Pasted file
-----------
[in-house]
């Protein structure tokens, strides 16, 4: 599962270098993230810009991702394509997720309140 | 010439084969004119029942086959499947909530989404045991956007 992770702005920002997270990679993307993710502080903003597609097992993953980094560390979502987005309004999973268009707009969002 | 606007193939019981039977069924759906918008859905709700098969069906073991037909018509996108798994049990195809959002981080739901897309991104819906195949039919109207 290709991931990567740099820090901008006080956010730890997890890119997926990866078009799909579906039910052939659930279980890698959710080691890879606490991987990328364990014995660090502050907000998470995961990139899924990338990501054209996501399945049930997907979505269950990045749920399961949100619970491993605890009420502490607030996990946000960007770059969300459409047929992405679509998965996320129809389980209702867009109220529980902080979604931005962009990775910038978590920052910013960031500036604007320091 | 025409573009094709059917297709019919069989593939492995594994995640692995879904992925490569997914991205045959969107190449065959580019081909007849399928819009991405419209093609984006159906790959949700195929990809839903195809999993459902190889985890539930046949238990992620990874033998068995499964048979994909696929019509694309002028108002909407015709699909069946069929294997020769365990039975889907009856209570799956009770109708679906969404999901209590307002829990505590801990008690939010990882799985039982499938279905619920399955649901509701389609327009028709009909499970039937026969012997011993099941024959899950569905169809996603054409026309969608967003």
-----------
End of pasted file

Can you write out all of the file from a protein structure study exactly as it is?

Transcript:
[in-house]
């Protein structure tokens, strides 16, 4: 599962270098993230810009991702394509997720309140 | 010439084969004119029942086959499947909530989404045991956007 992770702005920002997270990679993307993710502080903003597609097992993953980094560390979502987005309004999973268009707009969002 | 606007193939019981039977069924759906918008859905709700098969069906073991037909018509996108798994049990195809959002981080739901897309991104819906195949039919109207 290709991931990567740099820090901008006080956010730890997890890119997926990866078009799909579906039910052939659930279980890698959710080691890879606490991987990328364990014995660090502050907000998470995961990139899924990338990501054209996501399945049930997907979505269950990045749920399961949100619970491993605890009420502490607030996990946000960007770059969300459409047929992405679509998965996320129809389980209702867009109220529980902080979604931005962009990775910038978590920052910013960031500036604007320091 | 025409573009094709059917297709019919069989593939492995594994995640692995879904992925490569997914991205045959969107190449065959580019081909007849399928819009991405419209093609984006159906790959949700195929990809839903195809999993459902190889985890539930046949238990992620990874033998068995499964048979994909696929019509694309002028108002909407015709699909069946069929294997020769365990039975889907009856209570799956009770109708679906969404999901209590307002829990505590801990008690939010990882799985039982499938279905619920399955649901509701389609327009028709009909499970039937026969012997011993099941024959899950569905169809996603054409026309969608967003």